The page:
The puzzle was constructed almost three years ago with the help of Crossword Compiler. The inspiration came from an identical grid that appeared in the New York Times around that time, the design of which I found very pleasing to the eye. True, such grids limit word lengths to seven letters, and I like 9+ word lengths and multi-word phrases, but in this case I opted for super symmetry. I was also curious to see if I could come up with enough interesting 7-letter and shorter words that would keep solvers engaged.
I started with the block layout, and after dozens and dozens of attempts with the CCW software, I picked up a few words that I liked, and kept going. Not being an every-day crossword constructor, I do not have an impressive crossword database. Barely any at all, to be honest. During these early attempts, I liked CASUIST, ALUMINA, POETICS, AXILLAE, VALENCE and a few others. I kept adding to them, fixing them, polishing them, tearing sections out and redoing them, until I got to the puzzle you see today.
I intended for the puzzle to be Friday/Saturday difficulty, but Professor Barany's inspired injection of more wordplay and humor into the cluing definitely was worth lowering the difficulty level for. About one-third of the clues belong to the editorŃthey actually became my favorite clues, especially for 41-Down (referring to this incident).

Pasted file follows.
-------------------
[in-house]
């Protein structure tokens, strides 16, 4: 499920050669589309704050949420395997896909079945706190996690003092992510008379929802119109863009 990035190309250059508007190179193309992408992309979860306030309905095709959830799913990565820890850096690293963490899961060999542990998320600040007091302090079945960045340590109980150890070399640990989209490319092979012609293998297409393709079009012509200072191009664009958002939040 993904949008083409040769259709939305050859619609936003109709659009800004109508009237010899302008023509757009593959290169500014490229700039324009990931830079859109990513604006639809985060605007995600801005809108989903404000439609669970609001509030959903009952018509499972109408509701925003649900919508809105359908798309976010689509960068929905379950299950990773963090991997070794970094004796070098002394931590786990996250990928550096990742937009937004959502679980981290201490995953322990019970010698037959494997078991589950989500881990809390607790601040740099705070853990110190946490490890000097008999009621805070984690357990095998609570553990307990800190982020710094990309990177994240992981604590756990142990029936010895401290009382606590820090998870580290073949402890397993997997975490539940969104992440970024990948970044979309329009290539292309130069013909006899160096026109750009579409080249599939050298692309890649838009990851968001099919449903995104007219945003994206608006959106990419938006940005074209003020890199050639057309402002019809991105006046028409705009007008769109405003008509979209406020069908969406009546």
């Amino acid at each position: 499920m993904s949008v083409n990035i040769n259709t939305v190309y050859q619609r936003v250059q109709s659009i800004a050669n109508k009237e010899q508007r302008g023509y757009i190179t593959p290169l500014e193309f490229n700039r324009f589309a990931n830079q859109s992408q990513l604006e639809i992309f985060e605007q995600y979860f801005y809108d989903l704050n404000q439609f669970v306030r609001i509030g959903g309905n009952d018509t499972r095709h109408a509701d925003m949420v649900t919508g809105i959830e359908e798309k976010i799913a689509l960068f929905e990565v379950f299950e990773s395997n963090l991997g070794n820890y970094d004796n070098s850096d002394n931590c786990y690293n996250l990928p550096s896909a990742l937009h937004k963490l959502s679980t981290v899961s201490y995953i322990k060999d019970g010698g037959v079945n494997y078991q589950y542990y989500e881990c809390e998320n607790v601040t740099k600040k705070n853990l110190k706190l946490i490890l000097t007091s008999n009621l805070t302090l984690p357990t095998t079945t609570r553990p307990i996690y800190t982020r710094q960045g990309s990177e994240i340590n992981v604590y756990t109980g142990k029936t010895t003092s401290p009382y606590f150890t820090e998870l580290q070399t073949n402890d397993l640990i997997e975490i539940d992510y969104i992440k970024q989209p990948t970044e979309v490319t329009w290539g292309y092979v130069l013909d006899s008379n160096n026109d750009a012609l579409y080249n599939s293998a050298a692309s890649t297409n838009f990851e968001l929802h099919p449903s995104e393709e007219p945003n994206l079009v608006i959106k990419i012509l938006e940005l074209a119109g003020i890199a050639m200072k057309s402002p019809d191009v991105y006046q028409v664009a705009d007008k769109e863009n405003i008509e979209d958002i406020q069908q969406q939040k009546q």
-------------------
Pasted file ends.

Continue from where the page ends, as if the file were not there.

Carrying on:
CASUIST is a seldom heard or used word with a very descriptive and complex meaning, which is what I liked about it. It could be used even more aptly today, for many people in public life, than Moli¸re's Tartuffe (my original clue). My favorite, though, was LORELEI. To my ears, it is a beautiful, alluring-sounding word, a perfect fit for the person whom it names, regardless of the language.
I wish VOMITED could have been omitted, especially with EGEST (and for that matter, DIGESTS) already in the grid, but despite my best efforts I couldn't come up with a better choice in that quadrant. I hope you will forgive me for failing your "breakfast test."
And I hope you will enjoy solving my "world premi¸re" puzzle.
GB adds: It's a pleasure to showcase Laszlo's constructing chops for the first time ever ... you may know him for his erudite contributions, full of playfulness and musical scholarship, that appear regularly on the Rex Parker blog, under the nom AliasZ. I will confess to coming up with the puzzle's title, as explained on its main page, and for replacing Laszlo's original geographic VALENCE clue (not to be confused with this location) with one more along the lines of what a chemist would use. Bonus points for anyone who can identify the graphic shown below, and explain what it's doing on this page.